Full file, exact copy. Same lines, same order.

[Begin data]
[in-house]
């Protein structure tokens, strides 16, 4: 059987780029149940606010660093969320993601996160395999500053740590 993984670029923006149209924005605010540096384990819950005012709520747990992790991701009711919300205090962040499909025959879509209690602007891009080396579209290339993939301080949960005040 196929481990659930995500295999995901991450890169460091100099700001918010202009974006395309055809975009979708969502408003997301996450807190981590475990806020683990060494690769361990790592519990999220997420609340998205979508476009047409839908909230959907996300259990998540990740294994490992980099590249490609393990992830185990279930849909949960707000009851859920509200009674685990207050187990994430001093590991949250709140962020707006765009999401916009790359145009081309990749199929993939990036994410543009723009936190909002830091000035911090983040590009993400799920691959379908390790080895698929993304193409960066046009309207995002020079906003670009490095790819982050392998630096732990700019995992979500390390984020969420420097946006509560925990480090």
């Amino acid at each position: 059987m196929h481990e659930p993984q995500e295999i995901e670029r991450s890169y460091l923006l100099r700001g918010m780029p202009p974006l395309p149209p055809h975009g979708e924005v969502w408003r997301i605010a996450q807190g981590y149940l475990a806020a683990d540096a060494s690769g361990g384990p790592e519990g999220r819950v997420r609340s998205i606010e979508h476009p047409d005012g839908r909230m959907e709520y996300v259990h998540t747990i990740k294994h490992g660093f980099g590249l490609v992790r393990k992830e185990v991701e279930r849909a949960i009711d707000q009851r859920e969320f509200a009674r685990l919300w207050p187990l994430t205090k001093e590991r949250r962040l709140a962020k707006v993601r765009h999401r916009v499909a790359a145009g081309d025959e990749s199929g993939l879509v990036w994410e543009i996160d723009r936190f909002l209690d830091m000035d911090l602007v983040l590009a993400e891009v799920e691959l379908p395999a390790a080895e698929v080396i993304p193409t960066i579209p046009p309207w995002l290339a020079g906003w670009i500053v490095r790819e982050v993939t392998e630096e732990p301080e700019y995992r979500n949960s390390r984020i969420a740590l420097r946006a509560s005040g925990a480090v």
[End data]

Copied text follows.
[in-house]
């Protein structure tokens, strides 16, 4: 059987780029149940606010660093969320993601996160395999500053740590 993984670029923006149209924005605010540096384990819950005012709520747990992790991701009711919300205090962040499909025959879509209690602007891009080396579209290339993939301080949960005040 196929481990659930995500295999995901991450890169460091100099700001918010202009974006395309055809975009979708969502408003997301996450807190981590475990806020683990060494690769361990790592519990999220997420609340998205979508476009047409839908909230959907996300259990998540990740294994490992980099590249490609393990992830185990279930849909949960707000009851859920509200009674685990207050187990994430001093590991949250709140962020707006765009999401916009790359145009081309990749199929993939990036994410543009723009936190909002830091000035911090983040590009993400799920691959379908390790080895698929993304193409960066046009309207995002020079906003670009490095790819982050392998630096732990700019995992979500390390984020969420420097946006509560925990480090």
């Amino acid at each position: 059987m196929h481990e659930p993984q995500e295999i995901e670029r991450s890169y460091l923006l100099r700001g918010m780029p202009p974006l395309p149209p055809h975009g979708e924005v969502w408003r997301i605010a996450q807190g981590y149940l475990a806020a683990d540096a060494s690769g361990g384990p790592e519990g999220r819950v997420r609340s998205i606010e979508h476009p047409d005012g839908r909230m959907e709520y996300v259990h998540t747990i990740k294994h490992g660093f980099g590249l490609v992790r393990k992830e185990v991701e279930r849909a949960i009711d707000q009851r859920e969320f509200a009674r685990l919300w207050p187990l994430t205090k001093e590991r949250r962040l709140a962020k707006v993601r765009h999401r916009v499909a790359a145009g081309d025959e990749s199929g993939l879509v990036w994410e543009i996160d723009r936190f909002l209690d830091m000035d911090l602007v983040l590009a993400e891009v799920e691959l379908p395999a390790a080895e698929v080396i993304p193409t960066i579209p046009p309207w995002l290339a020079g906003w670009i500053v490095r790819e982050v993939t392998e630096e732990p301080e700019y995992r979500n949960s390390r984020i969420a740590l420097r946006a509560s005040g925990a480090v």